DFS is Over the New York Attorney General’s Head
I played fantasy sports for the first time more than 20 years ago. My high school friend (who is now a rabbi, by the way) invited me to join his rotisserie baseball league with a bunch of his friends who I didn’t know. I still remember going with him to someone’s house, armed with fantasy baseball magazines and pages of notes. We all sat in the living room and I hoped and prayed to get Frank Thomas in the auction-style draft. It was a blast and I still appreciate the effort the commissioner put in, compiling the stats from the newspaper and mailing us all the league standings each week for this five- or ten-dollar league.
I have played fantasy sports in some form or another ever since, mostly for no money at all. This football season, I finally got involved in real-money daily fantasy sports, but still really just for fun. I participate in a $10 guaranteed tourney each week and sometimes one or two other contests for a buck or two. I’ve made about $88 in profit so far, but even if I had lost, I knew what I was getting into and was okay with losing a few dollars here and there, or even my entire deposit over the course of many months, as long as I was having fun.
So while I am no fantasy sports expert, I can safely say that because of my experience playing fantasy sports for more than two decades, my decade in the gaming industry, and my lifelong sports fandom, I know a HELL of a lot more about daily fantasy sports than New York Attorney General Eric Schneiderman.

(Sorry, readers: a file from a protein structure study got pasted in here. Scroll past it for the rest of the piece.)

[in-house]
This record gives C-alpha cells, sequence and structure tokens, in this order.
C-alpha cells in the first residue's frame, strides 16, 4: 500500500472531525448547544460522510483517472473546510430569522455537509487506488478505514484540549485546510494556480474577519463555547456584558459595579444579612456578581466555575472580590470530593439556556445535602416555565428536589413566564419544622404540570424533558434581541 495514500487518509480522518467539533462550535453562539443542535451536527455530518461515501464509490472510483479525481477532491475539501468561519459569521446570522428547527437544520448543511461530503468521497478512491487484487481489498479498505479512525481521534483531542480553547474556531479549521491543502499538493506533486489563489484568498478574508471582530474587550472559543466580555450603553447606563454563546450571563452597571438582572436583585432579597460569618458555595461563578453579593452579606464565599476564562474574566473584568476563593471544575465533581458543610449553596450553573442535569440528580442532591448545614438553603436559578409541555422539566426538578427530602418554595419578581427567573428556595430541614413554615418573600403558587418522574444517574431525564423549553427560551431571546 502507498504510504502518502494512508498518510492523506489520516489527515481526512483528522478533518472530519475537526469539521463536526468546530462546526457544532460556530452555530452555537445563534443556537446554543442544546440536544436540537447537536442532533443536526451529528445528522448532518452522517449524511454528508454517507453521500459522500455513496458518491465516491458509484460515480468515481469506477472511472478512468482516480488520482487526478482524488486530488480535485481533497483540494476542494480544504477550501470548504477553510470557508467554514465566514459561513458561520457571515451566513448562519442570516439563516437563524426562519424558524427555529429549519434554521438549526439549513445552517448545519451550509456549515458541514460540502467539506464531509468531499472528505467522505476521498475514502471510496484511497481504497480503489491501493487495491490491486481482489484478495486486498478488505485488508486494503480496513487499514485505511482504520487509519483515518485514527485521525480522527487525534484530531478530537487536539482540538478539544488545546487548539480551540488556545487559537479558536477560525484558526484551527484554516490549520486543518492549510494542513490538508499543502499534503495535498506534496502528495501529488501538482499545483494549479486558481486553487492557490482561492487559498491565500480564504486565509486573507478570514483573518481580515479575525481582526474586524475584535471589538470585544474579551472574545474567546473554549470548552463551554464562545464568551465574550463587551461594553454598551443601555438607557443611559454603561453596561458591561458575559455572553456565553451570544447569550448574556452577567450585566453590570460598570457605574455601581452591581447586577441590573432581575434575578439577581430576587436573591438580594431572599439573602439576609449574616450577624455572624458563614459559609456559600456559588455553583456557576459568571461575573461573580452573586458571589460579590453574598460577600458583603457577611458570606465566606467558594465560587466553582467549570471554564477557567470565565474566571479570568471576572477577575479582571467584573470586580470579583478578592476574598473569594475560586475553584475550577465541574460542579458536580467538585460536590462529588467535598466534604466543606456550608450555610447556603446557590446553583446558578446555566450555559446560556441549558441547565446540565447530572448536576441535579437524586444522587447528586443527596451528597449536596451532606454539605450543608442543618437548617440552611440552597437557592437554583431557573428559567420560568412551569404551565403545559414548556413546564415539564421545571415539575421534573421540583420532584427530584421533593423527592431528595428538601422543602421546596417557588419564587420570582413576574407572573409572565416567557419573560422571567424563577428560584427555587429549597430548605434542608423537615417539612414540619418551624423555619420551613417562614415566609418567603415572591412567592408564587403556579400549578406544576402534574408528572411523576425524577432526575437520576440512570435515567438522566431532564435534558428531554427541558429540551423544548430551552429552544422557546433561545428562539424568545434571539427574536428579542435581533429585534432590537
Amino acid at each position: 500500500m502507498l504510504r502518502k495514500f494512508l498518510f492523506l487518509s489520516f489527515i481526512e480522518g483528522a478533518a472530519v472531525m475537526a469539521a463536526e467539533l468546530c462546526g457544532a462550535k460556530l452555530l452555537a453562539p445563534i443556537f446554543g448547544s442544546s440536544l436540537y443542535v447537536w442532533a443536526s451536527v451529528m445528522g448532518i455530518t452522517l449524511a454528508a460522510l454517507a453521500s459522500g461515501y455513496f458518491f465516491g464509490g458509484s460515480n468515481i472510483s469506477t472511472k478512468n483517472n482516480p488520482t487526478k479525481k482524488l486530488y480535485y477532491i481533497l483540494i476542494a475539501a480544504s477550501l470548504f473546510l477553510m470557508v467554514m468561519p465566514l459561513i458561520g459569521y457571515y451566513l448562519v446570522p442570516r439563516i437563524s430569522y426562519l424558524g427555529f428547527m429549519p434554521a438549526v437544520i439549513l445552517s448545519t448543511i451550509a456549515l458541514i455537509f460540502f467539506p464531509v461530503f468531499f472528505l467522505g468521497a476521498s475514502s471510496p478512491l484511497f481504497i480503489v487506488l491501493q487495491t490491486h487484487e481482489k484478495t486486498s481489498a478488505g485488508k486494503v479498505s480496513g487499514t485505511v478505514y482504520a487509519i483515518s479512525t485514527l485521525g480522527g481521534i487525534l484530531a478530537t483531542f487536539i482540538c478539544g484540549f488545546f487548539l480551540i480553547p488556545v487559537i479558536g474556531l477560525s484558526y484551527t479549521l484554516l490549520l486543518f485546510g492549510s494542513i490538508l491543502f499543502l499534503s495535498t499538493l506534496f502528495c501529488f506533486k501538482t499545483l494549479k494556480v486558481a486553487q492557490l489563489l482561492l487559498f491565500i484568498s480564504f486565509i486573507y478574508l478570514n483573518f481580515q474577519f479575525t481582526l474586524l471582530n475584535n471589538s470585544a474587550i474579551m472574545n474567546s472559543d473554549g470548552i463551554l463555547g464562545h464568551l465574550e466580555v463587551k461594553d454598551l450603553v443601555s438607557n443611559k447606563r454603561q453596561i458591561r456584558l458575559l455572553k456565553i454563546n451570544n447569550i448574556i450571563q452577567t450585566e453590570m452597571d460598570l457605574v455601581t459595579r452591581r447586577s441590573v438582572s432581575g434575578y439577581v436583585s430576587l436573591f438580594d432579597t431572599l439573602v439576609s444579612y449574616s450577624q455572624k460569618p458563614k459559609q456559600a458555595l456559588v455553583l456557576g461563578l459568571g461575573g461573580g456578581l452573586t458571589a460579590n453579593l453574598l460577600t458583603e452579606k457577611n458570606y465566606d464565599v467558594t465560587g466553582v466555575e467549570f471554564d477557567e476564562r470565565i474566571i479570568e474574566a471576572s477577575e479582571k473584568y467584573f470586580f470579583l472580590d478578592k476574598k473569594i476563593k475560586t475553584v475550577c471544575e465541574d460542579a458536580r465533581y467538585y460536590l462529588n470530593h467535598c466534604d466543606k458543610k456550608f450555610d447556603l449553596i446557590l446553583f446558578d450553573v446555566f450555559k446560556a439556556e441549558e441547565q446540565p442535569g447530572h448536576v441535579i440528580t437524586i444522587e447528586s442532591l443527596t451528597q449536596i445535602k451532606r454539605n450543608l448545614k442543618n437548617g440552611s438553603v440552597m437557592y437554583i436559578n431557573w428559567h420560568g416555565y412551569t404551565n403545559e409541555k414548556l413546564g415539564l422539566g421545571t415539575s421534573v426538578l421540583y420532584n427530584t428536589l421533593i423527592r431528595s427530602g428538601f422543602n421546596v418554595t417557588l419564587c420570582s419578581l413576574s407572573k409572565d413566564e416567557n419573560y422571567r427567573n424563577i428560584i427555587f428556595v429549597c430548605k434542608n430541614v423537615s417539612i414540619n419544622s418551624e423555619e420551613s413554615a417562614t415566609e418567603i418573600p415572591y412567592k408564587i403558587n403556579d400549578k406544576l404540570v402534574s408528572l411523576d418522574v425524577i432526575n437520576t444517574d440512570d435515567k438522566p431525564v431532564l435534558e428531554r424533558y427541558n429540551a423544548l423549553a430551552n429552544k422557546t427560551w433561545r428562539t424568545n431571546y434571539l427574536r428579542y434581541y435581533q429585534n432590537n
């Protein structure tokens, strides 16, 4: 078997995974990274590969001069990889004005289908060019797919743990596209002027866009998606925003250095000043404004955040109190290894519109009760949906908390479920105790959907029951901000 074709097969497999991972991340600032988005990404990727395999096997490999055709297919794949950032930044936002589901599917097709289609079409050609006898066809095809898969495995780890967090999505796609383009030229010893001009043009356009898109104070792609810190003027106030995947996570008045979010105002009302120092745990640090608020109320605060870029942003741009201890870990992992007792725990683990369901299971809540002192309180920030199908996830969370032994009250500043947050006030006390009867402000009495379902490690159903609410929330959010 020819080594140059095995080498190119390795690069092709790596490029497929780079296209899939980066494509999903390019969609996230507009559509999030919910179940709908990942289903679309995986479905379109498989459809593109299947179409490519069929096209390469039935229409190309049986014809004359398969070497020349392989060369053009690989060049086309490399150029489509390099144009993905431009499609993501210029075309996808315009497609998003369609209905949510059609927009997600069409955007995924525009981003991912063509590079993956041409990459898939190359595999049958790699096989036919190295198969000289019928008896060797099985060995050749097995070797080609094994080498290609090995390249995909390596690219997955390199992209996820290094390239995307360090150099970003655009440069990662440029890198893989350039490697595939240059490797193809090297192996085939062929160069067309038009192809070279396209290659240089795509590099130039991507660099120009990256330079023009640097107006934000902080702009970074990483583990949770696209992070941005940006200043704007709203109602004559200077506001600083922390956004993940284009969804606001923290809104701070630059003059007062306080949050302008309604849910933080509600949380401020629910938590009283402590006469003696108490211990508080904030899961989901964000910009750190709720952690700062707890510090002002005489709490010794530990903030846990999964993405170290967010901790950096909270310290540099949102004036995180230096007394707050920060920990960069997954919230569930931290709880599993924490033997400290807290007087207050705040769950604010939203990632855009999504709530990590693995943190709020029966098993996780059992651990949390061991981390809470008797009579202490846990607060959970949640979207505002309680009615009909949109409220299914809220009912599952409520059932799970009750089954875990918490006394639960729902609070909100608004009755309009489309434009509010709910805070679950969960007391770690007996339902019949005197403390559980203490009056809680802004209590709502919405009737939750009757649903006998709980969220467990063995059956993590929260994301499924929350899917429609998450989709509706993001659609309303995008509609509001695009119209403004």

I write today to explain that when it comes to DFS, he is a complete idiot blowhard.
I am not going to criticize his ruling that DFS is gambling. It very well might be according to New York law. And logically, it is totally gambling. It is just unfortunate that because of antiquated, foolish, and poorly written laws all over this country, that we have to debate whether or not a game is based on “skill” with some “chance” or is mostly “chance” with some “skill” element. It’s all just stupid and makes me feel like an asshole just for considering arguing about it.
Schneiderman Should Study DFS Before Spouting Off
What really grinds my gears, as the esteemed Peter Griffin would say, is how in chastising FanDuel and DraftKings in his cease-and-desist letter, Eric Schneiderman demonstrates that he does not understand how fantasy sports work. He is trying to make legal arguments based on falsehoods. Many of his legal arguments are likely correct, but when some use ignorant bullshit to prove a point, they all look weaker as a result. And the more Schneiderman’s rantings look like bullshit, the more it looks like he is just trying to score political points for going after an industry that not many people actually have a problem with, aside from the tidal wave of commercials.
Here is the passage from his letter with which I take the most umbrage:
We believe there is a critical distinction between DFS and traditional fantasy sports, which, since their rise to popularity in the 1980s, have been enjoyed and legally played by millions of New York residents. Typically, participants in traditional fantasy sports conduct a competitive draft, compete over the course of a long season, and repeatedly adjust their teams.They play for bragging rights or side wagers, and the Internet sites that host traditional fantasy sports receive most of their revenue from administrative fees and advertising, rather than profiting principally from gambling. For those reasons among others, the legality of traditional fantasy sports has never been seriously questioned in New York.